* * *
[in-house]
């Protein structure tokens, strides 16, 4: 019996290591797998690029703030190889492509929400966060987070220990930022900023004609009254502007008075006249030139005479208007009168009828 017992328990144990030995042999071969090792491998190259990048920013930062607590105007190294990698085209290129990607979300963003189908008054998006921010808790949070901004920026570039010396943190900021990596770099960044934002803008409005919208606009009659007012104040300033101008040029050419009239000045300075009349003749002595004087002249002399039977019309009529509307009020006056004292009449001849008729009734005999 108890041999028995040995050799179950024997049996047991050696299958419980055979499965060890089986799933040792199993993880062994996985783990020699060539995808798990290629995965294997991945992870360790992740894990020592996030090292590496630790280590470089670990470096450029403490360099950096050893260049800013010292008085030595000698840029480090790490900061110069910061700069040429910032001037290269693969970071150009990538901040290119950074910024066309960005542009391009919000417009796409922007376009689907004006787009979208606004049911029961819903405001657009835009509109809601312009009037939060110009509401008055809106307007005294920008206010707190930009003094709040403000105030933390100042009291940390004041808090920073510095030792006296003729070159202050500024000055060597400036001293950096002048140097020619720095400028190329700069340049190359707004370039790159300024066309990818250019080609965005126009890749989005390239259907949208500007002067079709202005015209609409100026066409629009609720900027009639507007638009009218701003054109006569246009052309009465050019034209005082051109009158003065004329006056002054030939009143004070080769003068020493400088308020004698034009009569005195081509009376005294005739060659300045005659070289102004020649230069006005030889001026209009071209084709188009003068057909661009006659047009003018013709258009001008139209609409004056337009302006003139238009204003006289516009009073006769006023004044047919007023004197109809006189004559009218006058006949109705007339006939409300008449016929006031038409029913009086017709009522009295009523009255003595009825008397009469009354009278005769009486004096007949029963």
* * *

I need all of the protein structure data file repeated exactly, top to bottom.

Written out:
[in-house]
């Protein structure tokens, strides 16, 4: 019996290591797998690029703030190889492509929400966060987070220990930022900023004609009254502007008075006249030139005479208007009168009828 017992328990144990030995042999071969090792491998190259990048920013930062607590105007190294990698085209290129990607979300963003189908008054998006921010808790949070901004920026570039010396943190900021990596770099960044934002803008409005919208606009009659007012104040300033101008040029050419009239000045300075009349003749002595004087002249002399039977019309009529509307009020006056004292009449001849008729009734005999 108890041999028995040995050799179950024997049996047991050696299958419980055979499965060890089986799933040792199993993880062994996985783990020699060539995808798990290629995965294997991945992870360790992740894990020592996030090292590496630790280590470089670990470096450029403490360099950096050893260049800013010292008085030595000698840029480090790490900061110069910061700069040429910032001037290269693969970071150009990538901040290119950074910024066309960005542009391009919000417009796409922007376009689907004006787009979208606004049911029961819903405001657009835009509109809601312009009037939060110009509401008055809106307007005294920008206010707190930009003094709040403000105030933390100042009291940390004041808090920073510095030792006296003729070159202050500024000055060597400036001293950096002048140097020619720095400028190329700069340049190359707004370039790159300024066309990818250019080609965005126009890749989005390239259907949208500007002067079709202005015209609409100026066409629009609720900027009639507007638009009218701003054109006569246009052309009465050019034209005082051109009158003065004329006056002054030939009143004070080769003068020493400088308020004698034009009569005195081509009376005294005739060659300045005659070289102004020649230069006005030889001026209009071209084709188009003068057909661009006659047009003018013709258009001008139209609409004056337009302006003139238009204003006289516009009073006769006023004044047919007023004197109809006189004559009218006058006949109705007339006939409300008449016929006031038409029913009086017709009522009295009523009255003595009825008397009469009354009278005769009486004096007949029963």